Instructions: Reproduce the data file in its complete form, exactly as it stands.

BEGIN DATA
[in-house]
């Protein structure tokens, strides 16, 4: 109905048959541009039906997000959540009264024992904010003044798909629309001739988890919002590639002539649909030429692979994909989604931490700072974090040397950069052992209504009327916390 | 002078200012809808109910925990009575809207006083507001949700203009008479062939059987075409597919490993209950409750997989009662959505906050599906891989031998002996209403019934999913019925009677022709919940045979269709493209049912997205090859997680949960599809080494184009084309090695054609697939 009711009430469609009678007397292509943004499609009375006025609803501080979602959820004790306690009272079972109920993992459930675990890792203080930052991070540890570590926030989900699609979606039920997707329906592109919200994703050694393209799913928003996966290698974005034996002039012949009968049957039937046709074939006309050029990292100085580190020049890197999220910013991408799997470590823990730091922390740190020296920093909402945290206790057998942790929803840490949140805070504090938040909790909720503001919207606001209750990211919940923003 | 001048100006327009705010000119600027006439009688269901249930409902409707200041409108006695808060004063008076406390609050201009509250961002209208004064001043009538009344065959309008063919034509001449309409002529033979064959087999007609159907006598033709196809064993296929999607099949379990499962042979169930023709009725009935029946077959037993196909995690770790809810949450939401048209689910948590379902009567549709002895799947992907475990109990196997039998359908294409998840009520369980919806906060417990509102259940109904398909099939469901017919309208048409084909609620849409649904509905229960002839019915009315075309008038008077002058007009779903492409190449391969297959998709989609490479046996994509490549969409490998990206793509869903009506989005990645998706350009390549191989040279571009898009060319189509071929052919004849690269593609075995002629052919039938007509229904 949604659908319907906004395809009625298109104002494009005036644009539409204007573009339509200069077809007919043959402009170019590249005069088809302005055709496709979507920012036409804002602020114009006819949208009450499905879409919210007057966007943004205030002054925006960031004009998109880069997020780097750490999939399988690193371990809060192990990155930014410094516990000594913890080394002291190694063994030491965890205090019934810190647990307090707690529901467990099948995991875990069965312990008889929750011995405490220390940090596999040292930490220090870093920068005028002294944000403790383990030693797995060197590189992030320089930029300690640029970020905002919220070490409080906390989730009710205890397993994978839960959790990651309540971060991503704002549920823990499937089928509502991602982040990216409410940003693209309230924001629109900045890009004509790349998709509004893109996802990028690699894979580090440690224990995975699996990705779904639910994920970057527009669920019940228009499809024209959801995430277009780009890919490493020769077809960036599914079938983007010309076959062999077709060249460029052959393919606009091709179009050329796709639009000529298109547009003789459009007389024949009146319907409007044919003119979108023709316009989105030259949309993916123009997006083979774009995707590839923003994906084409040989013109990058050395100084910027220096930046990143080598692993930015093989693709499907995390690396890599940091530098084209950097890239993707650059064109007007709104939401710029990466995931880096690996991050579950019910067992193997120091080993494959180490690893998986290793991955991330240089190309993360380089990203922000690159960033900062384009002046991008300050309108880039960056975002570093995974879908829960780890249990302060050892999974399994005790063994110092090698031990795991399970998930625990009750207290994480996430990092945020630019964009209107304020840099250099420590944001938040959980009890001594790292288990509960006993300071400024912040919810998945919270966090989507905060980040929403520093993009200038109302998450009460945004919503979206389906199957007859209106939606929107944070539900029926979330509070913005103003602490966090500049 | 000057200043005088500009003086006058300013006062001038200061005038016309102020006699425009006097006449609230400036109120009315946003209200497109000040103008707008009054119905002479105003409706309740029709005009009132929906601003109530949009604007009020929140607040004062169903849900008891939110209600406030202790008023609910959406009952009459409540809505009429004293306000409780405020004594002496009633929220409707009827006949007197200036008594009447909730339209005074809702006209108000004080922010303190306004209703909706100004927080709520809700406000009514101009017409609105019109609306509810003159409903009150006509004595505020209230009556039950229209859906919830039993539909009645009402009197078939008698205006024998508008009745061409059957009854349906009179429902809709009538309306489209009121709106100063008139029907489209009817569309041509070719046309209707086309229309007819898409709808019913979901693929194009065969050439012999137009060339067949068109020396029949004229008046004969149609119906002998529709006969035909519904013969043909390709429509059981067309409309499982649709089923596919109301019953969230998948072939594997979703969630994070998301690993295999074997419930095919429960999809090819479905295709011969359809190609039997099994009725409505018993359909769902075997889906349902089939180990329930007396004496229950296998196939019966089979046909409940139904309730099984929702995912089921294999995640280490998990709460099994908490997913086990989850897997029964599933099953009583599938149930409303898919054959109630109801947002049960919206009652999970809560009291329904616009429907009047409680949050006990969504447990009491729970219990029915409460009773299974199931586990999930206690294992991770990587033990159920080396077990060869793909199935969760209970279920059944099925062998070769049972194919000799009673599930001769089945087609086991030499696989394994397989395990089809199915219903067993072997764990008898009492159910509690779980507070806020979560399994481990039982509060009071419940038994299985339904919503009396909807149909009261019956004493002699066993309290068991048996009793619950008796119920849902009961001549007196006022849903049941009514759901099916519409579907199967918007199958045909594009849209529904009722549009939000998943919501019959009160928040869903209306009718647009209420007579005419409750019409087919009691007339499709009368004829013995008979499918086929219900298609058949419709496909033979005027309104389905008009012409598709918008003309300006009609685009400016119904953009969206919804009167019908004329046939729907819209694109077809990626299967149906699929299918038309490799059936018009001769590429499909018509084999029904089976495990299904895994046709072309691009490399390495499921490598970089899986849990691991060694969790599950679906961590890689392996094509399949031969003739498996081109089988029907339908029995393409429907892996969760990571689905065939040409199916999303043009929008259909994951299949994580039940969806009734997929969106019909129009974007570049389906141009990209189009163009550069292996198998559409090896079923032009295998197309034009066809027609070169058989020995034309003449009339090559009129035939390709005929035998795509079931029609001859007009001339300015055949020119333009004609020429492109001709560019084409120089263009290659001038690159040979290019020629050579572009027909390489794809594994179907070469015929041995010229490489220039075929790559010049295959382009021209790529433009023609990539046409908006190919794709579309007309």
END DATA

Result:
[in-house]
């Protein structure tokens, strides 16, 4: 109905048959541009039906997000959540009264024992904010003044798909629309001739988890919002590639002539649909030429692979994909989604931490700072974090040397950069052992209504009327916390 | 002078200012809808109910925990009575809207006083507001949700203009008479062939059987075409597919490993209950409750997989009662959505906050599906891989031998002996209403019934999913019925009677022709919940045979269709493209049912997205090859997680949960599809080494184009084309090695054609697939 009711009430469609009678007397292509943004499609009375006025609803501080979602959820004790306690009272079972109920993992459930675990890792203080930052991070540890570590926030989900699609979606039920997707329906592109919200994703050694393209799913928003996966290698974005034996002039012949009968049957039937046709074939006309050029990292100085580190020049890197999220910013991408799997470590823990730091922390740190020296920093909402945290206790057998942790929803840490949140805070504090938040909790909720503001919207606001209750990211919940923003 | 001048100006327009705010000119600027006439009688269901249930409902409707200041409108006695808060004063008076406390609050201009509250961002209208004064001043009538009344065959309008063919034509001449309409002529033979064959087999007609159907006598033709196809064993296929999607099949379990499962042979169930023709009725009935029946077959037993196909995690770790809810949450939401048209689910948590379902009567549709002895799947992907475990109990196997039998359908294409998840009520369980919806906060417990509102259940109904398909099939469901017919309208048409084909609620849409649904509905229960002839019915009315075309008038008077002058007009779903492409190449391969297959998709989609490479046996994509490549969409490998990206793509869903009506989005990645998706350009390549191989040279571009898009060319189509071929052919004849690269593609075995002629052919039938007509229904 949604659908319907906004395809009625298109104002494009005036644009539409204007573009339509200069077809007919043959402009170019590249005069088809302005055709496709979507920012036409804002602020114009006819949208009450499905879409919210007057966007943004205030002054925006960031004009998109880069997020780097750490999939399988690193371990809060192990990155930014410094516990000594913890080394002291190694063994030491965890205090019934810190647990307090707690529901467990099948995991875990069965312990008889929750011995405490220390940090596999040292930490220090870093920068005028002294944000403790383990030693797995060197590189992030320089930029300690640029970020905002919220070490409080906390989730009710205890397993994978839960959790990651309540971060991503704002549920823990499937089928509502991602982040990216409410940003693209309230924001629109900045890009004509790349998709509004893109996802990028690699894979580090440690224990995975699996990705779904639910994920970057527009669920019940228009499809024209959801995430277009780009890919490493020769077809960036599914079938983007010309076959062999077709060249460029052959393919606009091709179009050329796709639009000529298109547009003789459009007389024949009146319907409007044919003119979108023709316009989105030259949309993916123009997006083979774009995707590839923003994906084409040989013109990058050395100084910027220096930046990143080598692993930015093989693709499907995390690396890599940091530098084209950097890239993707650059064109007007709104939401710029990466995931880096690996991050579950019910067992193997120091080993494959180490690893998986290793991955991330240089190309993360380089990203922000690159960033900062384009002046991008300050309108880039960056975002570093995974879908829960780890249990302060050892999974399994005790063994110092090698031990795991399970998930625990009750207290994480996430990092945020630019964009209107304020840099250099420590944001938040959980009890001594790292288990509960006993300071400024912040919810998945919270966090989507905060980040929403520093993009200038109302998450009460945004919503979206389906199957007859209106939606929107944070539900029926979330509070913005103003602490966090500049 | 000057200043005088500009003086006058300013006062001038200061005038016309102020006699425009006097006449609230400036109120009315946003209200497109000040103008707008009054119905002479105003409706309740029709005009009132929906601003109530949009604007009020929140607040004062169903849900008891939110209600406030202790008023609910959406009952009459409540809505009429004293306000409780405020004594002496009633929220409707009827006949007197200036008594009447909730339209005074809702006209108000004080922010303190306004209703909706100004927080709520809700406000009514101009017409609105019109609306509810003159409903009150006509004595505020209230009556039950229209859906919830039993539909009645009402009197078939008698205006024998508008009745061409059957009854349906009179429902809709009538309306489209009121709106100063008139029907489209009817569309041509070719046309209707086309229309007819898409709808019913979901693929194009065969050439012999137009060339067949068109020396029949004229008046004969149609119906002998529709006969035909519904013969043909390709429509059981067309409309499982649709089923596919109301019953969230998948072939594997979703969630994070998301690993295999074997419930095919429960999809090819479905295709011969359809190609039997099994009725409505018993359909769902075997889906349902089939180990329930007396004496229950296998196939019966089979046909409940139904309730099984929702995912089921294999995640280490998990709460099994908490997913086990989850897997029964599933099953009583599938149930409303898919054959109630109801947002049960919206009652999970809560009291329904616009429907009047409680949050006990969504447990009491729970219990029915409460009773299974199931586990999930206690294992991770990587033990159920080396077990060869793909199935969760209970279920059944099925062998070769049972194919000799009673599930001769089945087609086991030499696989394994397989395990089809199915219903067993072997764990008898009492159910509690779980507070806020979560399994481990039982509060009071419940038994299985339904919503009396909807149909009261019956004493002699066993309290068991048996009793619950008796119920849902009961001549007196006022849903049941009514759901099916519409579907199967918007199958045909594009849209529904009722549009939000998943919501019959009160928040869903209306009718647009209420007579005419409750019409087919009691007339499709009368004829013995008979499918086929219900298609058949419709496909033979005027309104389905008009012409598709918008003309300006009609685009400016119904953009969206919804009167019908004329046939729907819209694109077809990626299967149906699929299918038309490799059936018009001769590429499909018509084999029904089976495990299904895994046709072309691009490399390495499921490598970089899986849990691991060694969790599950679906961590890689392996094509399949031969003739498996081109089988029907339908029995393409429907892996969760990571689905065939040409199916999303043009929008259909994951299949994580039940969806009734997929969106019909129009974007570049389906141009990209189009163009550069292996198998559409090896079923032009295998197309034009066809027609070169058989020995034309003449009339090559009129035939390709005929035998795509079931029609001859007009001339300015055949020119333009004609020429492109001709560019084409120089263009290659001038690159040979290019020629050579572009027909390489794809594994179907070469015929041995010229490489220039075929790559010049295959382009021209790529433009023609990539046409908006190919794709579309007309």